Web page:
Patients were randomized to receive an induction dose of either IFNα-2a (Hoffman-La Roche Laboratories, Nutley, NJ) at a dose of 9 million units (MU) per day or 3 MU/d for the first 14 days of the study. Thereafter, all patients were treated with 3 MU of IFNα-2a each day for 6 to 12 months. Peripheral blood was obtained for HCV and HIV RNA determinations at 0, 3, 6, 9, 12, 18, 24, 34, 48, 60, and 72 hours and on days 7, 10, 14, 21, and 28 and biweekly thereafter. Blood was also obtained for isolation of peripheral blood mononuclear cells (PBMCs) as previously described. 25
Hepatitis C Virus Genotyping and HIV-1 and Hepatitis C Viral RNA Quantitation
HCV genotypes were determined by sequencing of the NS5B region 26 and classified according to the method of Simmonds et al. 27,28 HCV RNA and HIV RNA were determined by the Roche Amplicor assay (version 2.0; Roche Diagnostics, Branchberg, NJ), with linear ranges from 103 to 107 HCV copies/mL and 400 to 750,000 HIV copies/mL. For HCV RNA between 107 and 108 copies/mL, the samples were diluted at a ratio of 1:10.
The percentages of peripheral blood CD3+, CD4+, CD8+, CD19+, and CD56+16+ cells were determined by 4-color direct flow cytometry using the MultiTEST IMK Kit (Becton Dickinson Immunocytometry Systems, Mountain View, CA). Briefly, 50 μL of heparinized or ETDA-anticoagulated peripheral blood was added to 20 μL of the MultiTEST CD3/CD8/CD45/CD4 (clones SK7, SK1, 2D1 [HLe-1], and SK3, respectively) or CD3/CD16+CD56/CD45/CD19 (clones SK7, B73.1+NCAM 16.2, 2D1 [HLe-1], and SJ25C1, respectively; Becton Dickinson) reagents in test tubes. Samples were analyzed on a FACsCalibur (Becton Dickinson) employing the MultiSET software (Becton Dickinson). Absolute CD3+, CD4+, CD8+, CD19+ and CD56+16+ cell counts were obtained by multiplying the number of lymphocytes by the percentage of positive cells for each antigen.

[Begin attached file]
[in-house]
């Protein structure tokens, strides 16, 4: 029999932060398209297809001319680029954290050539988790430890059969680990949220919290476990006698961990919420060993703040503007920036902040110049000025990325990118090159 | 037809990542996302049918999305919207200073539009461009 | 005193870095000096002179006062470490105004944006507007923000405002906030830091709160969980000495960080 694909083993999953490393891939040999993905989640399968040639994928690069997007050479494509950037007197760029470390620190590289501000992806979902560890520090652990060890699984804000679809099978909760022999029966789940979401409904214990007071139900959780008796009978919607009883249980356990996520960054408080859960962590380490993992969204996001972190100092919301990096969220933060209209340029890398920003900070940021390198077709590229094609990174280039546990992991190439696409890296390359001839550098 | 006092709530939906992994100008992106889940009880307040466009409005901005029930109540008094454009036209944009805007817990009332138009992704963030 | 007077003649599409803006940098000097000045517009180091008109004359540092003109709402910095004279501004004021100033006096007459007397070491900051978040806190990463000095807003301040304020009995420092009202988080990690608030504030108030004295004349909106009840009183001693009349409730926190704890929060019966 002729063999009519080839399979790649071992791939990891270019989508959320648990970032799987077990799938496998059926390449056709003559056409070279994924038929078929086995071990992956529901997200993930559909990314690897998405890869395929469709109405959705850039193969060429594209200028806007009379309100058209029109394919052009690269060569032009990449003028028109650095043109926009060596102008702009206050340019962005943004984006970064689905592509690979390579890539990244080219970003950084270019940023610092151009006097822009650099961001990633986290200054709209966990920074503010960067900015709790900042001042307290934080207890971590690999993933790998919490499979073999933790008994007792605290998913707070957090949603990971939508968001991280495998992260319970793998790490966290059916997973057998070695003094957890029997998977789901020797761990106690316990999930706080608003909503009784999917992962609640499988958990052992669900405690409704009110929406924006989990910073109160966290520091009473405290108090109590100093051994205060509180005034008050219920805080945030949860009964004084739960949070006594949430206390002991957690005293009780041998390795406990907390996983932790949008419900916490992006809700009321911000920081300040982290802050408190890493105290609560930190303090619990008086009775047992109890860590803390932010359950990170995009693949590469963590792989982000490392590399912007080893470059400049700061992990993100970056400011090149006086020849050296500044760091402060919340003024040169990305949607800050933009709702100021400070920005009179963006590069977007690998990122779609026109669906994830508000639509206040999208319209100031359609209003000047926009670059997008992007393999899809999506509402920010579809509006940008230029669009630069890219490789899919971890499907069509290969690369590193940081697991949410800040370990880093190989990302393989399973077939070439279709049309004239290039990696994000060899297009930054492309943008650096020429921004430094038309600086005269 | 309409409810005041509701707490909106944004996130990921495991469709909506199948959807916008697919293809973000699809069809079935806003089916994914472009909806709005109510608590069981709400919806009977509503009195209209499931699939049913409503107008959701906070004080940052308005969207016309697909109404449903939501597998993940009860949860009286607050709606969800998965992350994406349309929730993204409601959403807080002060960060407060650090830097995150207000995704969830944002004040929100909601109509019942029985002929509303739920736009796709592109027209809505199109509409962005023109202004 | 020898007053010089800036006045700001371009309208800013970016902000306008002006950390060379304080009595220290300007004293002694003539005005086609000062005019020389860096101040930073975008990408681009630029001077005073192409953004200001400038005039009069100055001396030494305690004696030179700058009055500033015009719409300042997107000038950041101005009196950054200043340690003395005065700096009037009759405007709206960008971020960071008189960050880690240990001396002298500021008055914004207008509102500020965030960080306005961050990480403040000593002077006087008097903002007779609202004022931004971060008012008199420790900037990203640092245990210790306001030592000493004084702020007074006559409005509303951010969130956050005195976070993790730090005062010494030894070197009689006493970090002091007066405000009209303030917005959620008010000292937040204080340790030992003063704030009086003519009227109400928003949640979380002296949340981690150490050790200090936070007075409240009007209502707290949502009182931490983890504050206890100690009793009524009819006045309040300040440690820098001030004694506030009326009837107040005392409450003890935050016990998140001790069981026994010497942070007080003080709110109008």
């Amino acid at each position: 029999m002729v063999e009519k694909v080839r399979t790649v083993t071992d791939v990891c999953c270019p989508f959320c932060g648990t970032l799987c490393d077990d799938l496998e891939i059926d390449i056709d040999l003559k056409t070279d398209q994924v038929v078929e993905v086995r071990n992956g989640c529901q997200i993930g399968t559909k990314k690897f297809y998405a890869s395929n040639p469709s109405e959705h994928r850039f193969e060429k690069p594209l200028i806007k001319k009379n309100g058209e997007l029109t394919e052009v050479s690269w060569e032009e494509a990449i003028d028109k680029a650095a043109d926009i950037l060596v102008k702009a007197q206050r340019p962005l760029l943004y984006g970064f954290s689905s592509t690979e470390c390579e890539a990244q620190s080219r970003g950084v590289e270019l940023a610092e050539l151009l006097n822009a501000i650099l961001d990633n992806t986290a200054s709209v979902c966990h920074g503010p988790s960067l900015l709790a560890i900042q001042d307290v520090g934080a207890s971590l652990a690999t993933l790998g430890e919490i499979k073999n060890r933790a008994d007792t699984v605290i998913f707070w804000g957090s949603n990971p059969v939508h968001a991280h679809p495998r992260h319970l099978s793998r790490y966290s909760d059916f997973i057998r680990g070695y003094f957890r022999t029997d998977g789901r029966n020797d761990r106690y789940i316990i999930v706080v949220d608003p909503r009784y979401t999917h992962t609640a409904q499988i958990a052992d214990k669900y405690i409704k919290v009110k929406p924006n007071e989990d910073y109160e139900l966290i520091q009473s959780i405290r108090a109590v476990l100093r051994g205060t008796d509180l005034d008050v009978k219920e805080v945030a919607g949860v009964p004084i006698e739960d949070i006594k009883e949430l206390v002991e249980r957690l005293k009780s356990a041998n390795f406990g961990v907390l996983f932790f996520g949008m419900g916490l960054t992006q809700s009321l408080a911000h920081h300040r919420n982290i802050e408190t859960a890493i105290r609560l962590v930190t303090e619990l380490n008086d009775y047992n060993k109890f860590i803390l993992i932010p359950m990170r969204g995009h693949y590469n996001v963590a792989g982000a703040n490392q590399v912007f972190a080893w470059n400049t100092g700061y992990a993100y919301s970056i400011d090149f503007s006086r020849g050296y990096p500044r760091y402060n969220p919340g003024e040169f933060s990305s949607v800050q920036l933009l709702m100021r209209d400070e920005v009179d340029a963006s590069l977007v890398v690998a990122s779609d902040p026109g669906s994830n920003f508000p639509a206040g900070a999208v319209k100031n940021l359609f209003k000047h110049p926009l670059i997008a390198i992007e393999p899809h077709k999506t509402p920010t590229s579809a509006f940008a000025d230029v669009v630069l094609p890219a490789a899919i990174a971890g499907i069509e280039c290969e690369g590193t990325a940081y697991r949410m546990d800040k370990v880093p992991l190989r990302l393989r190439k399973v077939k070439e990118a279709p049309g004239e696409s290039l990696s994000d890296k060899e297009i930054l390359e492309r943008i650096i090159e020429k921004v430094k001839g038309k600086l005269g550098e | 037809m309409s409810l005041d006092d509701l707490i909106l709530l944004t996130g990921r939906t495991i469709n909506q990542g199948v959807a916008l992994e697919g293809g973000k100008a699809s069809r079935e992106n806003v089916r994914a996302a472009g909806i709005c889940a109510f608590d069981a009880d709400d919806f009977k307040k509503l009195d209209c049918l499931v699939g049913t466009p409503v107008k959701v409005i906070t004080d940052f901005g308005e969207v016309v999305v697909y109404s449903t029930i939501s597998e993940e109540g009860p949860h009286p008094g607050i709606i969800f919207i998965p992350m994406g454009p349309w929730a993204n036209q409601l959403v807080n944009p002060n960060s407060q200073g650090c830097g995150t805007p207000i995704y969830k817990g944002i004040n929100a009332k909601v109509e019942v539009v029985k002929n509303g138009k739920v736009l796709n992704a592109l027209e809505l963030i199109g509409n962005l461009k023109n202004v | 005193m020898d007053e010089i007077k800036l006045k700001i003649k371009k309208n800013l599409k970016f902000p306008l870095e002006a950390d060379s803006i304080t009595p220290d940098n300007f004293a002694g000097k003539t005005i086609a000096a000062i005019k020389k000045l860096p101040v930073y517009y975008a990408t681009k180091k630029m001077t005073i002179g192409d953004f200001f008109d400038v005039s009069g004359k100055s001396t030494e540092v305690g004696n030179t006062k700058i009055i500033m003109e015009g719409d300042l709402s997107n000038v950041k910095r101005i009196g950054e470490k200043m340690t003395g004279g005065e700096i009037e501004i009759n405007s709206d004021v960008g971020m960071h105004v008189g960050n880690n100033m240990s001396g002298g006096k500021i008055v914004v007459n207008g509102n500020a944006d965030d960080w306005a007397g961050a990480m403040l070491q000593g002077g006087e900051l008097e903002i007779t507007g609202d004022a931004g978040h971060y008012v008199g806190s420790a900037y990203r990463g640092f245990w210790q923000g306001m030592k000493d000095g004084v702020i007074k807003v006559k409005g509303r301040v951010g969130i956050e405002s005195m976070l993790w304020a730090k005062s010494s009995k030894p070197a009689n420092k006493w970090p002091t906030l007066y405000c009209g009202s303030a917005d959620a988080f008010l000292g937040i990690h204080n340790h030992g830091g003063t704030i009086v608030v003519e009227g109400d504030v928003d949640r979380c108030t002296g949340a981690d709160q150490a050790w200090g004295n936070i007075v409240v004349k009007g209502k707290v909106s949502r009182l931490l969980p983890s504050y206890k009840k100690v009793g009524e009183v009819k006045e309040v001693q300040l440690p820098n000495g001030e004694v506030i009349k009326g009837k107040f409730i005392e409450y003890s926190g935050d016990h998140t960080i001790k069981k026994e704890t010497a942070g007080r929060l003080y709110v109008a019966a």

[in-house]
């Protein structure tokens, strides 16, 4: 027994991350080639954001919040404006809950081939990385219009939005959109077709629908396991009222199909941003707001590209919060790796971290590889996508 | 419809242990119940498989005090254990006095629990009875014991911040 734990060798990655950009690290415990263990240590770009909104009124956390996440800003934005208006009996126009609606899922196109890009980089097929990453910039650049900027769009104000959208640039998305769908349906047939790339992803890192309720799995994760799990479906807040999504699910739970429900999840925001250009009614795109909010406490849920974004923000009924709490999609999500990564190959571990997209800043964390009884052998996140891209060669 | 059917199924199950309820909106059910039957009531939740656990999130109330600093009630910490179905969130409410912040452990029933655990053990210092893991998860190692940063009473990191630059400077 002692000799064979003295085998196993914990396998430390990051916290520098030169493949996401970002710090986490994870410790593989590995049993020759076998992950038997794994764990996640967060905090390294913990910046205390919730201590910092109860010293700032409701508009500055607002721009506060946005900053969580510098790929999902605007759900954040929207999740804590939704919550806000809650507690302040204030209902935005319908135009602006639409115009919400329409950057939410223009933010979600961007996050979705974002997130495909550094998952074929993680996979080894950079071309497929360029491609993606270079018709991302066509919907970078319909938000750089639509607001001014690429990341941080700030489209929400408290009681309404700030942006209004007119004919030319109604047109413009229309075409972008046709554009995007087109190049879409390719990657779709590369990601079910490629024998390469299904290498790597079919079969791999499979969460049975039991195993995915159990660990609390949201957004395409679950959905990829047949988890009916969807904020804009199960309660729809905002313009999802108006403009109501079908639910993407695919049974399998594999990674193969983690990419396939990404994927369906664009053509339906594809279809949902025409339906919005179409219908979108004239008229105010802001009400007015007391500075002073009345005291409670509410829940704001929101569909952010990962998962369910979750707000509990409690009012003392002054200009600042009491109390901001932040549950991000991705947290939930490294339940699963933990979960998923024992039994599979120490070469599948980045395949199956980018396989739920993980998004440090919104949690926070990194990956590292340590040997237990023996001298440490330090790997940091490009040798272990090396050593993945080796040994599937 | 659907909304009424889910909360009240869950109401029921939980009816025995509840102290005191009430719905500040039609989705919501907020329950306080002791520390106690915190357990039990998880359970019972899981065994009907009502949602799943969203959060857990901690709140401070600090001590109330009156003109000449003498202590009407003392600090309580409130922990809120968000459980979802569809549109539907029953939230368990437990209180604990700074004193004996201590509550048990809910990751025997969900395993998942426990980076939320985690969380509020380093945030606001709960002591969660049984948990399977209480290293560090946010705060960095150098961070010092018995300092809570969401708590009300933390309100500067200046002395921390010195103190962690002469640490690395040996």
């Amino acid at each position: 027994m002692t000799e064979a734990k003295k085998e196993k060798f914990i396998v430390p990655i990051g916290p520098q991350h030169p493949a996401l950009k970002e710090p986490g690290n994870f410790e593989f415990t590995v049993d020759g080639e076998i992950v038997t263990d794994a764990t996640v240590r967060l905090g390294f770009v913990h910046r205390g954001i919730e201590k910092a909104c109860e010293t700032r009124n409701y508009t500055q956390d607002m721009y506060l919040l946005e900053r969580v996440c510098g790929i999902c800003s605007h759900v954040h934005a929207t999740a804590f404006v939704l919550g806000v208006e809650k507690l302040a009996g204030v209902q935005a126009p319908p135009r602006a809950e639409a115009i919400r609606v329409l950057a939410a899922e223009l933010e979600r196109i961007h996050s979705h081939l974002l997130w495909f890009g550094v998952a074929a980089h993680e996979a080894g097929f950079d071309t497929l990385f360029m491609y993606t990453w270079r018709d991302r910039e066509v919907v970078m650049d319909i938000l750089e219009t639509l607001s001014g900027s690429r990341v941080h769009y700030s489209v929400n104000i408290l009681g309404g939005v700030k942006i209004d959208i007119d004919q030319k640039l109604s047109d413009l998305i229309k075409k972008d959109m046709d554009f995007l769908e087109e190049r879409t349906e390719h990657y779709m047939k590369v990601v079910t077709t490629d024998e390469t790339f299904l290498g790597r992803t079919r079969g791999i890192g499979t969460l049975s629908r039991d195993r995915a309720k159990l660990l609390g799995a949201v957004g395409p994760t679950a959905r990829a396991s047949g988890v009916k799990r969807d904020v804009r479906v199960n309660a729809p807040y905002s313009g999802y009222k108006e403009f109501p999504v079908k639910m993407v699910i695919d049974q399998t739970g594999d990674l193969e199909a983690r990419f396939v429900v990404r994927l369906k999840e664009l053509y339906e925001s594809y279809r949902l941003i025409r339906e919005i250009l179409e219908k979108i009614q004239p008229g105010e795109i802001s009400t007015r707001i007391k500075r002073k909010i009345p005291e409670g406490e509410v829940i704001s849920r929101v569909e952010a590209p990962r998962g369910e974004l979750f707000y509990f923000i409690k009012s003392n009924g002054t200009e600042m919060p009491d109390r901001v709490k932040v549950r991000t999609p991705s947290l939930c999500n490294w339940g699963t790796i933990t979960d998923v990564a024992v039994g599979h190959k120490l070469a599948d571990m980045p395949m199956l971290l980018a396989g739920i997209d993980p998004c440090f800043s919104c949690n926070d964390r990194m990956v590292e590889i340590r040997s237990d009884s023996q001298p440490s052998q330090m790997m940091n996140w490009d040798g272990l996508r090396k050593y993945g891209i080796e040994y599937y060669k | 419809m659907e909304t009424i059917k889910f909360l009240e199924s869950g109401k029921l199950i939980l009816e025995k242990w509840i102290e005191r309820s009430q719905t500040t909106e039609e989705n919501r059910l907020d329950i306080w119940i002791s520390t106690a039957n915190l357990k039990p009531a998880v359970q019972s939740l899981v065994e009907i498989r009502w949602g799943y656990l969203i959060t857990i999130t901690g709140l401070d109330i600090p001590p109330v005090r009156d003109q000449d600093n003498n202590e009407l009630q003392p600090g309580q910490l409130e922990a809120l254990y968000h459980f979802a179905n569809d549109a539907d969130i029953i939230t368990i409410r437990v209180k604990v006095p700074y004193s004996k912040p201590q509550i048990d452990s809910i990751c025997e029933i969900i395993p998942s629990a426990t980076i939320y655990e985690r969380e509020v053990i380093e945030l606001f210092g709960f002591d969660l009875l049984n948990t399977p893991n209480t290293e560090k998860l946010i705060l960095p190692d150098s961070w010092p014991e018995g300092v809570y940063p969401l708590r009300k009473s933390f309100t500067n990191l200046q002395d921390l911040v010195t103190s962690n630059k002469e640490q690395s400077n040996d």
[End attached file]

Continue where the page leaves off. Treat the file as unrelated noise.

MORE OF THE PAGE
Vaccinia Virus Expressing Hepatitis C Virus and HIV Antigens
Hepatitis C genes from HCV-H (genotype 1a) and HCV-BK (genotype 1b) were inserted into the L variant of WR, a laboratory strain of vaccinia virus, and poxvirus recombinants were generated as previously described. 29,30 These recombinants express 2 regions of the HCV genome: core to nonstructural region 3 (C-NS3) and nonstructural region 3 to nonstructural region 5 (NS3-NS5). We selected these regions to enable us to detect responses to the entire HCV genome. To measure HIV-specific immune responses, we used the vaccinia recombinant VAbT408, which expresses HIV-1IIIBenv and gag-pol genes. 31
Enzyme-linked Immunospot (ELISPOT) Assay
After overnight incubation with 5 μg/mL of primary anti-IFNγ or 15 μg/mL of anti–interleukin-4 (IL-4) purified monoclonal antibody (clones 1-DIK and I [82.4], respectively; Mabtech, Stockholm, Sweden), 96-well plates (Millipore Multiscreen-HA; Millipore, Bedford, MA) were washed with phosphate-buffered saline and blocked with RPMI–10% fetal bovine serum (FBS) (R-10 media) for 1 hour at 37°C and subsequently washed 3 times with phosphate-buffered saline. Cryopreserved PBMCs were thawed, washed, counted, and resuspended in R-10 media at a concentration of 2 × 106 cells/mL.